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Punch thrown at Crystal Palace's eagle mascot Kayla, court told

Crystal Palace's American bald eagle football mascot faced a punch by a rival fan, a court has heard.

Kayla, a 25-year-old bird of prey, was targeted by a Charlton Athletic supporter when violence broke out during a Capital One third-round tie at Selhurst Park on September 23 2015, Croydon Crown Court was told.

Charlton fan Daniel Boylett, 36, of Eltham, south east London, denies attempted criminal damage in the alleged attack on Kayla.

Boylett appeared in the dock alongside Colin Kitto, 49, of Eltham, Andy McConville, 48, of Rochester, Kent, Billy Cowcher, 32, of Greenwich, south east London and Sam Donegan, 25, of Welling, Bexley, in south London, who have been charged with the football violence.

Kayla's handler Chris Belsey had been walking her around the pitch on his forearm when a punch was thrown from the crowd, the jury heard.

Prosecutor Daniel Higgins said: "As he passed the stand he noticed three or four fans were shouting abuse and one of these three or four lent over the barrier and threw a punch directed at Kayla.

"Mr Belsey is unsure if the punch directed at the eagle had landed.

"He pulled Kayla away slightly to keep her from any further attack and then walked away."

Mr Higgins said Kayla "seemed unhurt" but added "due to her delicate bone structure if she had been hit with force, her bones could easily break".

He said there "is no dispute" Boylett threw the punch but questions may surround whether he intended worse to happen.

Boylett, Kitto and McConville each deny two counts of violent disorder.

Cowcher and Donegan each also deny a charge of violent disorder.

The derby game, which Charlton lost 4-1, had turned ugly before a ball had even been kicked.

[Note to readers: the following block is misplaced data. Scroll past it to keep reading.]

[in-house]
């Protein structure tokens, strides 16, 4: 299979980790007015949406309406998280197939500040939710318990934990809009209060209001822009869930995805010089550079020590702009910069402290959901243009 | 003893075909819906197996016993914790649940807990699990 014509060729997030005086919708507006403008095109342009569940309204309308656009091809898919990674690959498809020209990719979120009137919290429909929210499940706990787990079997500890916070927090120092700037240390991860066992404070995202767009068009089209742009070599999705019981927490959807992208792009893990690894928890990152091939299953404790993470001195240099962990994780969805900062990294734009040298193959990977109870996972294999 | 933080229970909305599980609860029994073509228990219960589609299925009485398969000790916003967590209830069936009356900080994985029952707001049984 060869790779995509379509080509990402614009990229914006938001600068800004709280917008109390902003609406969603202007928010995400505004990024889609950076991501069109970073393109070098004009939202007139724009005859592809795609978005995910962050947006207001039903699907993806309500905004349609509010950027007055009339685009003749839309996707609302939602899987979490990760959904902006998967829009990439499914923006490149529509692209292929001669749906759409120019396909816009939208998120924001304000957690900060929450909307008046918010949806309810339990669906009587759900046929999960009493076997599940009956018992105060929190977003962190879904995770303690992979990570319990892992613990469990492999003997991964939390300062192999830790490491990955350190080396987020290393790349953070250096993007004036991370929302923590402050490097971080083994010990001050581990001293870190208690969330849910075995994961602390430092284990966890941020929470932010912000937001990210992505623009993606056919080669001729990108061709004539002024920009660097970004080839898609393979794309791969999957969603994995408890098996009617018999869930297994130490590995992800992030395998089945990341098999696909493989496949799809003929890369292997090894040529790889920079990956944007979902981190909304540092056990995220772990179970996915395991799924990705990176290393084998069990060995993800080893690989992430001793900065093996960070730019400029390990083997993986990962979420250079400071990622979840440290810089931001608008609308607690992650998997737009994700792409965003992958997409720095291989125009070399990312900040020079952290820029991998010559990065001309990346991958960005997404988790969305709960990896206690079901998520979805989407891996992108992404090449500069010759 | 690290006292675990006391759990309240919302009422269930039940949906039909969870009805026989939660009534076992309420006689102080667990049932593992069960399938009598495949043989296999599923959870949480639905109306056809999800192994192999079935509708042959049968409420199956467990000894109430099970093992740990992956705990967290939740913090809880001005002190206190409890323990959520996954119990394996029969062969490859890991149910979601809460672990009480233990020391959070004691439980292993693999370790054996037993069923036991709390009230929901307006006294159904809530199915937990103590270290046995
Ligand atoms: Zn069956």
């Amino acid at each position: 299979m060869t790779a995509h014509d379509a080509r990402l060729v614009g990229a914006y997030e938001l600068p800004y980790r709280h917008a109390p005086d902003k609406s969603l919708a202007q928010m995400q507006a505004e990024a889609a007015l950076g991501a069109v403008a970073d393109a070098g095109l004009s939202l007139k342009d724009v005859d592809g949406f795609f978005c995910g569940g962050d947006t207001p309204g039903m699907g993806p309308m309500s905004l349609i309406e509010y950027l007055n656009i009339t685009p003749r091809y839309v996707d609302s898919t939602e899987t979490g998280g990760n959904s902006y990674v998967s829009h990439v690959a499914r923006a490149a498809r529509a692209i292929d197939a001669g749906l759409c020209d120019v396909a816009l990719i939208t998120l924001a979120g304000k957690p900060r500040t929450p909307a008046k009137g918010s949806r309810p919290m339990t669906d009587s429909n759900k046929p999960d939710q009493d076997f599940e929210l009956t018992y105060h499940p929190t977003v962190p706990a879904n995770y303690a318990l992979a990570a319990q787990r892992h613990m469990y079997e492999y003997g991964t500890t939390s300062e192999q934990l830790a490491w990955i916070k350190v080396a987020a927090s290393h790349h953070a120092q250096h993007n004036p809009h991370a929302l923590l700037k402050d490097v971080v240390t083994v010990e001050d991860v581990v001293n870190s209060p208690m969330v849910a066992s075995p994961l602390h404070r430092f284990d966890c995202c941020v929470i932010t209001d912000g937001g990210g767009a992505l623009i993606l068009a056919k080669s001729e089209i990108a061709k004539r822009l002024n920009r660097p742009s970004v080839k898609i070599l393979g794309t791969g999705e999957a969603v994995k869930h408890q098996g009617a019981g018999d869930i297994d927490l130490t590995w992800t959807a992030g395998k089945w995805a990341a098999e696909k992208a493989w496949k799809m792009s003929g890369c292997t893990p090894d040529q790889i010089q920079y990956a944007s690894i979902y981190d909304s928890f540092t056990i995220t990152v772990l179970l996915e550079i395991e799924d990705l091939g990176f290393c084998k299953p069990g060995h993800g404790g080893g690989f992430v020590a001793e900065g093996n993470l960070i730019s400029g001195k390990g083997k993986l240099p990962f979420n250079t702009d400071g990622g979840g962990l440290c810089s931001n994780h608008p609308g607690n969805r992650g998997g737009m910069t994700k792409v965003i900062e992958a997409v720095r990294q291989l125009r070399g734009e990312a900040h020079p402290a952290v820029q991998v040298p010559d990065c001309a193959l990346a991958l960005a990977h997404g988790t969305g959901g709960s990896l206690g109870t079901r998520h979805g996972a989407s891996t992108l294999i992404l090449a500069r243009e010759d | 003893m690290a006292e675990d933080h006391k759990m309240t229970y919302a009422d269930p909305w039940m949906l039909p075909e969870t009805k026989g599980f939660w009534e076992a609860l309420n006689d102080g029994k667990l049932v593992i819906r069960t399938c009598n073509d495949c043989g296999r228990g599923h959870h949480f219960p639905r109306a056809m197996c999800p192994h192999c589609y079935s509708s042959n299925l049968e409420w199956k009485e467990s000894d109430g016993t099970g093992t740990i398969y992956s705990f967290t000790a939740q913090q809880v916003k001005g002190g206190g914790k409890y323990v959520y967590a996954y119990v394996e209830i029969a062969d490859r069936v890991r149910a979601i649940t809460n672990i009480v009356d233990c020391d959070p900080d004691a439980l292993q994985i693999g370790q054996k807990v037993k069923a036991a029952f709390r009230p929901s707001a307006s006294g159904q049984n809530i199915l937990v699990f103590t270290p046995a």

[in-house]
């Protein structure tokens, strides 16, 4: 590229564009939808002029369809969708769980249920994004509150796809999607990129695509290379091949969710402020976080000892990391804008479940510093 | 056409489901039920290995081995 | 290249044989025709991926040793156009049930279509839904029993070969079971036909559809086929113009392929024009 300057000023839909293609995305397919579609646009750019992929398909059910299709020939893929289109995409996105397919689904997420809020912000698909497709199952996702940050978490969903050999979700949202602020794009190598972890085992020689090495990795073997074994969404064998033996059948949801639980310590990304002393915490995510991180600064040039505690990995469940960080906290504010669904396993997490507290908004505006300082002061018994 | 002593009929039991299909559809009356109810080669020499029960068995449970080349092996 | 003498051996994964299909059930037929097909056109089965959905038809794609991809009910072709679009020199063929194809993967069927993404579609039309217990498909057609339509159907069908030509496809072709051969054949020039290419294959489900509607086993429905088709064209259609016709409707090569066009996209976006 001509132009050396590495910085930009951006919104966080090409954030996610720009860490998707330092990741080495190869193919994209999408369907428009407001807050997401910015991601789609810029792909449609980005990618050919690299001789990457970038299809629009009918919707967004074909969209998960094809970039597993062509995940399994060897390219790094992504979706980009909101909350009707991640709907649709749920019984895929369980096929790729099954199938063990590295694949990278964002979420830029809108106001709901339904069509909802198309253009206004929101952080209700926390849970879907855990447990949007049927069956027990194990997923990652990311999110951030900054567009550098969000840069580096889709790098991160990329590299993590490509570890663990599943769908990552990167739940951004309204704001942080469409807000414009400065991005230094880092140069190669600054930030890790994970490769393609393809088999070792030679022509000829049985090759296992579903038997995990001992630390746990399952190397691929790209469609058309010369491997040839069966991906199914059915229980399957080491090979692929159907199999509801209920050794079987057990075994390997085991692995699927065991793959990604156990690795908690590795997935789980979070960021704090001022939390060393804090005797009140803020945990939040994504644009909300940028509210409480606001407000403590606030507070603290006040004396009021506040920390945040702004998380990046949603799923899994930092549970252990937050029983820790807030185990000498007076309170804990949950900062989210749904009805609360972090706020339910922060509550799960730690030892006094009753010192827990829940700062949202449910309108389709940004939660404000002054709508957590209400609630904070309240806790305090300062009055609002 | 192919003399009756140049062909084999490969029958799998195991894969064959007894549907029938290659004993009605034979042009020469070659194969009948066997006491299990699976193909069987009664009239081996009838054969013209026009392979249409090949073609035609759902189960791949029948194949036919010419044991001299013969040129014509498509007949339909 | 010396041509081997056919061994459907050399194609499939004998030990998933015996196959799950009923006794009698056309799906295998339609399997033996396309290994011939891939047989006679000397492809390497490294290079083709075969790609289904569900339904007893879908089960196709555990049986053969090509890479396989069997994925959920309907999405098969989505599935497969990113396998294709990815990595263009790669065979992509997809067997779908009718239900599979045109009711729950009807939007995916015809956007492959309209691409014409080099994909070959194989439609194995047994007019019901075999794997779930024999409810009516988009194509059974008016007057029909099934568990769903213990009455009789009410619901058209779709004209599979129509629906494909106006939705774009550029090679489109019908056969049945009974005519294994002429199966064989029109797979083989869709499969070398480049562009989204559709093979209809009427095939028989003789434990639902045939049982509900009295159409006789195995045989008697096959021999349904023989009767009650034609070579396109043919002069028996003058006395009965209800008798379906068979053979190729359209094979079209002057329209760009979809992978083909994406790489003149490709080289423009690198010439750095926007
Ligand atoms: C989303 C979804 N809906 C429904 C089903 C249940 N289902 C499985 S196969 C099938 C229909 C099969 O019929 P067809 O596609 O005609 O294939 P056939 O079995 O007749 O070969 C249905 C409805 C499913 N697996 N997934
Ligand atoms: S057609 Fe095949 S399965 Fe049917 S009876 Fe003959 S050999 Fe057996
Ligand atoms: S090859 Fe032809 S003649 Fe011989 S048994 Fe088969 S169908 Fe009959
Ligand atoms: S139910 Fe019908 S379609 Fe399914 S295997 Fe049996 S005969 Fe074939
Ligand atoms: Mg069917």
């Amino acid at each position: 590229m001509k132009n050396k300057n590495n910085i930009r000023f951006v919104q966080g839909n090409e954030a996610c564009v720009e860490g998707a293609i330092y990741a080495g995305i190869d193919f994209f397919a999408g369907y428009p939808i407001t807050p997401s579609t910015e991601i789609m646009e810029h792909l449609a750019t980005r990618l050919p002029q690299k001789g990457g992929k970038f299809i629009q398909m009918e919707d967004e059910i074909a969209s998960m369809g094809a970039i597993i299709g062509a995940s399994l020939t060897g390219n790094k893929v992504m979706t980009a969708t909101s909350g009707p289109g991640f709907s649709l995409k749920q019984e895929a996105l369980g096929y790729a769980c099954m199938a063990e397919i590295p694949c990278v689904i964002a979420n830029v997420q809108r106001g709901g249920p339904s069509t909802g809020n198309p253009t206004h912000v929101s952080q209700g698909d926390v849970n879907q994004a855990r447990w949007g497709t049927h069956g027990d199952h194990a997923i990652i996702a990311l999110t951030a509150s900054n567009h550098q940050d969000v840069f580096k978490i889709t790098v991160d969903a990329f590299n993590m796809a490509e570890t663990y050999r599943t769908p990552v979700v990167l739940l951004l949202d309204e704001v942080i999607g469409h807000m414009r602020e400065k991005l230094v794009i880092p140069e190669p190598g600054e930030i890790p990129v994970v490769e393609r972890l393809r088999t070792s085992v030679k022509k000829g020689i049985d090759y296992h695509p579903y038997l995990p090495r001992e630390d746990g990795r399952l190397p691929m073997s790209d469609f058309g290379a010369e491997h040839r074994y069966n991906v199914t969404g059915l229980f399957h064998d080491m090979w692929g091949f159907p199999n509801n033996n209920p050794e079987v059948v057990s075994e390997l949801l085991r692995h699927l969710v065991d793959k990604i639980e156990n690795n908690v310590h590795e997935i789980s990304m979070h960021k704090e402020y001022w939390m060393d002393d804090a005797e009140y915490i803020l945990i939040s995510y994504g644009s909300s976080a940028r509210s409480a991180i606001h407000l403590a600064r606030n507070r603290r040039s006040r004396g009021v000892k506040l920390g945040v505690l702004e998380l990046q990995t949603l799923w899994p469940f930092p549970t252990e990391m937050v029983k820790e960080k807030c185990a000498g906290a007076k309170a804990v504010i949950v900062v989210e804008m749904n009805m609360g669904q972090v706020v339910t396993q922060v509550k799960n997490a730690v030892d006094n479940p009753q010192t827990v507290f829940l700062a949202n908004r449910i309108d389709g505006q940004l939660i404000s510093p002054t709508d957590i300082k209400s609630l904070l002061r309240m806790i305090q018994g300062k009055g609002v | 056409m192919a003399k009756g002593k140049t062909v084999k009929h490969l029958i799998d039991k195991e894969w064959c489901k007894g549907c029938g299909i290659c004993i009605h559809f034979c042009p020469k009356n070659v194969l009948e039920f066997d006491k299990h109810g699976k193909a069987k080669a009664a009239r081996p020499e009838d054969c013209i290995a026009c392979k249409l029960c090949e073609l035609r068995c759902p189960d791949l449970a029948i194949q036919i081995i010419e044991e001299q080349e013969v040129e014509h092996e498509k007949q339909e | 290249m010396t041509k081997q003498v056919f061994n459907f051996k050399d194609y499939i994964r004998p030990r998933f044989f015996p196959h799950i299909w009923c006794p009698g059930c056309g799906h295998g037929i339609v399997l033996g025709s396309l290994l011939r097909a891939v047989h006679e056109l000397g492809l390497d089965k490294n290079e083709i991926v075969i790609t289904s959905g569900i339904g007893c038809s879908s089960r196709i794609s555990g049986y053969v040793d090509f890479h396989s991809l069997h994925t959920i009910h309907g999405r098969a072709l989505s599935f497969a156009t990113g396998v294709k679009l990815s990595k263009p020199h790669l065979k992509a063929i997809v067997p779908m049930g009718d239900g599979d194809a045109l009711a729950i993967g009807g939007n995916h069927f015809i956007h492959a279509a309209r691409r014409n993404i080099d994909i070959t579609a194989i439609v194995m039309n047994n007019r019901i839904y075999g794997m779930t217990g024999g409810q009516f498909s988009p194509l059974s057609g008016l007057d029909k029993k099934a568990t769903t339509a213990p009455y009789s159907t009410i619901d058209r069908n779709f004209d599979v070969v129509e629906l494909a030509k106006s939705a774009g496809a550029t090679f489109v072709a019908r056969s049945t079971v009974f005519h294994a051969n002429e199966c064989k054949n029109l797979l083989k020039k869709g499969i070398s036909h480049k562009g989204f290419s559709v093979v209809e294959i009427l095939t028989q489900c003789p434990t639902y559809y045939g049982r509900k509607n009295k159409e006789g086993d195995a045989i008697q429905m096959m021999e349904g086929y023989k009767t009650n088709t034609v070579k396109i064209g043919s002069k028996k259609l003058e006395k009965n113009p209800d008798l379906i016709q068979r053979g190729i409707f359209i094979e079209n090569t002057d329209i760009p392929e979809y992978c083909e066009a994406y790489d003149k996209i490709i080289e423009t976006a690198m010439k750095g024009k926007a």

Mr Higgins told the jury there "was disorder at the match before, during and after" the game.

Police had spotted a "distinct group" of about five or six fans who had met at a pub in Thornton Heath, south London, before the match, according to Mr Higgins.

Kitto, who was constantly on the phone, appeared to be organising this lead group, the court was told.

McConville, who had been standing on a chair at the pub, denied that he was briefing fans about the potential fights.

The first scuffles broke out as police escorted the Charlton supporters to the ground.

Officers stood shoulder to shoulder as the crowd tried to push and break the police cordon to get to the rival fans.

One officer suffered a cut lip after being hit by what he thought was a bottle.

Kitto, McConville, Boylett and Cowcher were "all present at the front of this aggressive and disorderly group which was led by Kitto", according to Mr Higgins.

He said the atmosphere later "changed" when Crystal Palace scored, with bottles, smoke bombs and flares being hurled and people throwing punches, and being spat at and racially abused.

Mr Higgins said Kitto was seen in the crowd, perhaps using hand gestures and words to organise the group.

Police estimate that "100, possibly several hundred" people may have been involved in the trouble.

After the match, Donegan ran at a police cordon wielding a large yellow cone.

He ignored police shouts to stop and was taken down with a baton strike.

The jury was told that during his police interview, he said: "I was just annoyed, obviously. We just got battered. I just picked it up and let my anger out."

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